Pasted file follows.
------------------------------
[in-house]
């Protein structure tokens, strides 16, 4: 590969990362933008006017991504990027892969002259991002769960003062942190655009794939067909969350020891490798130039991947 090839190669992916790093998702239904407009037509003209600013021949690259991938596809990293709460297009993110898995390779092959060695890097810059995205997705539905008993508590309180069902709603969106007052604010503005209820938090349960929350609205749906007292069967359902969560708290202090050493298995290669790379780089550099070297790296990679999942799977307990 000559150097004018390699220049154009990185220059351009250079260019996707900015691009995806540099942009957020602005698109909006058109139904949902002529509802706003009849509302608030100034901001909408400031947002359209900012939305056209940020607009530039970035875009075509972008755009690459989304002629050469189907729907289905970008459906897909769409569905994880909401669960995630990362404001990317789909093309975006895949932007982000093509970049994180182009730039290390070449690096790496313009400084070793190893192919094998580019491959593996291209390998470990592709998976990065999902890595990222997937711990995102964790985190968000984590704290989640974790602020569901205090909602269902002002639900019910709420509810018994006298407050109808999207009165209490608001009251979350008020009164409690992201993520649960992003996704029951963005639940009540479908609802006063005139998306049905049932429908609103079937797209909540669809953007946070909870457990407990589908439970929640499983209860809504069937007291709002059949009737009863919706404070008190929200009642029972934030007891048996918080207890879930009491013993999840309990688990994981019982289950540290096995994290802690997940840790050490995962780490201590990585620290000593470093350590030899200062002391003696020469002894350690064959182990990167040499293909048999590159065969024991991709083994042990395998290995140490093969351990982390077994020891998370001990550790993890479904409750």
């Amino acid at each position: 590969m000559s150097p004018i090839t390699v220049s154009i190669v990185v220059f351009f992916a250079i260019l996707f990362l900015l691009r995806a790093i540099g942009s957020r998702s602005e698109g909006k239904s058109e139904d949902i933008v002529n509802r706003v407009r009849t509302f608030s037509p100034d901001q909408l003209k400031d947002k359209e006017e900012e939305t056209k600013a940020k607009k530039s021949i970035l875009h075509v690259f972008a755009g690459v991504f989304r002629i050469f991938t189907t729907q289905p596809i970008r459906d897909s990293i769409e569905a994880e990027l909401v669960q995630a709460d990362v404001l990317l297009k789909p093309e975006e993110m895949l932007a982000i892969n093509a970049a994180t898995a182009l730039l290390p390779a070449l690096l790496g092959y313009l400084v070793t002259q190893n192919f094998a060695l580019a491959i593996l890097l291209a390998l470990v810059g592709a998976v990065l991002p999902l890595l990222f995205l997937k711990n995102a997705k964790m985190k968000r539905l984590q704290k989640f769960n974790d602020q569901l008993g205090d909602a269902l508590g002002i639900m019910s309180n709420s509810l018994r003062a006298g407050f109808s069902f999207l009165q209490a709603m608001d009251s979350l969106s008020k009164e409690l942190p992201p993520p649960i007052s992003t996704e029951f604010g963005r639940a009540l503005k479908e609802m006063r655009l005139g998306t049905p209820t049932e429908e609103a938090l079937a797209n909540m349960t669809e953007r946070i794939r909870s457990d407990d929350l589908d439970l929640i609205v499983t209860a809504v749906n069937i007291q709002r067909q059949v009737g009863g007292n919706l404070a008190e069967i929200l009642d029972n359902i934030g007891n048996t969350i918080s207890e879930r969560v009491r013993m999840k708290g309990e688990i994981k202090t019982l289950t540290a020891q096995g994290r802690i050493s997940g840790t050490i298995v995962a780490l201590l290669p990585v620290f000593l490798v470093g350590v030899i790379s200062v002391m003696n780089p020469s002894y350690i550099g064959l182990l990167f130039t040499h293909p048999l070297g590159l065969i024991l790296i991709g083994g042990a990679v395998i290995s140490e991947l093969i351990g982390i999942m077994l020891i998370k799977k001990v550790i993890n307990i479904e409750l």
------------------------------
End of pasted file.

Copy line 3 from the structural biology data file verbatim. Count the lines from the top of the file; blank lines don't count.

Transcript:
């Amino acid at each position: 590969m000559s150097p004018i090839t390699v220049s154009i190669v990185v220059f351009f992916a250079i260019l996707f990362l900015l691009r995806a790093i540099g942009s957020r998702s602005e698109g909006k239904s058109e139904d949902i933008v002529n509802r706003v407009r009849t509302f608030s037509p100034d901001q909408l003209k400031d947002k359209e006017e900012e939305t056209k600013a940020k607009k530039s021949i970035l875009h075509v690259f972008a755009g690459v991504f989304r002629i050469f991938t189907t729907q289905p596809i970008r459906d897909s990293i769409e569905a994880e990027l909401v669960q995630a709460d990362v404001l990317l297009k789909p093309e975006e993110m895949l932007a982000i892969n093509a970049a994180t898995a182009l730039l290390p390779a070449l690096l790496g092959y313009l400084v070793t002259q190893n192919f094998a060695l580019a491959i593996l890097l291209a390998l470990v810059g592709a998976v990065l991002p999902l890595l990222f995205l997937k711990n995102a997705k964790m985190k968000r539905l984590q704290k989640f769960n974790d602020q569901l008993g205090d909602a269902l508590g002002i639900m019910s309180n709420s509810l018994r003062a006298g407050f109808s069902f999207l009165q209490a709603m608001d009251s979350l969106s008020k009164e409690l942190p992201p993520p649960i007052s992003t996704e029951f604010g963005r639940a009540l503005k479908e609802m006063r655009l005139g998306t049905p209820t049932e429908e609103a938090l079937a797209n909540m349960t669809e953007r946070i794939r909870s457990d407990d929350l589908d439970l929640i609205v499983t209860a809504v749906n069937i007291q709002r067909q059949v009737g009863g007292n919706l404070a008190e069967i929200l009642d029972n359902i934030g007891n048996t969350i918080s207890e879930r969560v009491r013993m999840k708290g309990e688990i994981k202090t019982l289950t540290a020891q096995g994290r802690i050493s997940g840790t050490i298995v995962a780490l201590l290669p990585v620290f000593l490798v470093g350590v030899i790379s200062v002391m003696n780089p020469s002894y350690i550099g064959l182990l990167f130039t040499h293909p048999l070297g590159l065969i024991l790296i991709g083994g042990a990679v395998i290995s140490e991947l093969i351990g982390i999942m077994l020891i998370k799977k001990v550790i993890n307990i479904e409750l």